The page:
Uri.ToString Must Die

If your code uses Uri.ToString, it’s probably a bug.

The Uri.ToString method is documented as returning the “unescaped canonical representation” of the URI. Put simply, this means it’s corrupted. Characters like + and & will become unescaped, which completely changes the meaning of the URI.

Say you want to use WolframAlpha to do some maths:

Uri uri = new Uri("https://www.wolframalpha.com/input/?i=1%2b1");

// WRONG! Returns https://www.wolframalpha.com/input/?i=1+1

uri.ToString();

// Correct! Returns https://www.wolframalpha.com/input/?i=1%2b1

uri.AbsoluteUri;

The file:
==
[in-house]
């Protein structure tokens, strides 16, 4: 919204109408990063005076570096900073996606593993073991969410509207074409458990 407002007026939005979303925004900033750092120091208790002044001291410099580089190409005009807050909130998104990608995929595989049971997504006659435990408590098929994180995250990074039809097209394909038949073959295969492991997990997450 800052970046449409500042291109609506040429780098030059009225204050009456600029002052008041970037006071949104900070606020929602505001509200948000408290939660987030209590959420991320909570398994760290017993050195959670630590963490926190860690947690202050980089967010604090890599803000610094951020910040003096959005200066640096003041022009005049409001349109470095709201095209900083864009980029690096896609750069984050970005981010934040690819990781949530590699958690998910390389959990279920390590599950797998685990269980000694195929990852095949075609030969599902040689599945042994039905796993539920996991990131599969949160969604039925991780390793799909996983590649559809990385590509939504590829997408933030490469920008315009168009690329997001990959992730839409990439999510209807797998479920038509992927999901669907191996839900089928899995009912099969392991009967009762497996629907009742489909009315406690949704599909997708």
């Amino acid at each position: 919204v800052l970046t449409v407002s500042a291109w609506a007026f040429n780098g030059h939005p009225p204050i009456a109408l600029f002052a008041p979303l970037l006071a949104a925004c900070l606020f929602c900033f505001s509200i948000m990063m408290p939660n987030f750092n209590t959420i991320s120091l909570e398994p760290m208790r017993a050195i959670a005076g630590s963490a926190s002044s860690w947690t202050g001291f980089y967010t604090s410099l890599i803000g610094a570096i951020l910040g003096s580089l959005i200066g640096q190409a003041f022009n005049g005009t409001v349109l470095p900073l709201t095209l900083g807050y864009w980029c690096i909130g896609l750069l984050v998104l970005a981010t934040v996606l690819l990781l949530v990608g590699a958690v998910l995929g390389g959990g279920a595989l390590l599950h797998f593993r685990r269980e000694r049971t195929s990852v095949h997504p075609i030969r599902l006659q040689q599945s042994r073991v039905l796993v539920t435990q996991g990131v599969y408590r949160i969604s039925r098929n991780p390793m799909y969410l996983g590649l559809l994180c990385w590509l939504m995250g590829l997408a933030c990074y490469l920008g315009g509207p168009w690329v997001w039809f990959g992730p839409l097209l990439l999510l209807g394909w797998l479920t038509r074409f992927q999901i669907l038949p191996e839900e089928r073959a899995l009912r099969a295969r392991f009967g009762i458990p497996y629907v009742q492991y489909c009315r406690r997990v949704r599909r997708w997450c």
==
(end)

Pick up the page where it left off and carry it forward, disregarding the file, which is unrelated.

Or say you want to learn a new language:

Uri uri = new Uri("https://www.google.com/search?q=K%26R");

// WRONG! Returns https://www.google.com/search?q=K&R

uri.ToString();

// Correct! Returns https://www.google.com/search?q=K%26R

uri.AbsoluteUri;

My preference is to use Uri.AbsoluteUri, but that will fail if the URI is relative. In that case, you can use Uri.OriginalString, which simply returns the original string passed to the Uri constructor. Unfortunately, this causes you to lose the small amount of escaping of invalid URIs and canonicalization that the Uri class does perform, so you should ensure your original string is already correctly URL-encoded.

Posted by Bradley Grainger on August 20, 2010